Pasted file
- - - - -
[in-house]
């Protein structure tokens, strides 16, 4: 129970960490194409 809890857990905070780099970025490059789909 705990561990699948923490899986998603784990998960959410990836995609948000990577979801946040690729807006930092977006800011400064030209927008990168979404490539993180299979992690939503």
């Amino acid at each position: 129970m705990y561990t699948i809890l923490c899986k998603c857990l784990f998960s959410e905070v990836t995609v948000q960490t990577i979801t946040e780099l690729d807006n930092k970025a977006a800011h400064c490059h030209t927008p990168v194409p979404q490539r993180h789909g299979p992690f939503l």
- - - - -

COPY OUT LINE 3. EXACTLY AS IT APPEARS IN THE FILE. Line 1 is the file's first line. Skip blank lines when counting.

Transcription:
């Amino acid at each position: 129970m705990y561990t699948i809890l923490c899986k998603c857990l784990f998960s959410e905070v990836t995609v948000q960490t990577i979801t946040e780099l690729d807006n930092k970025a977006a800011h400064c490059h030209t927008p990168v194409p979404q490539r993180h789909g299979p992690f939503l």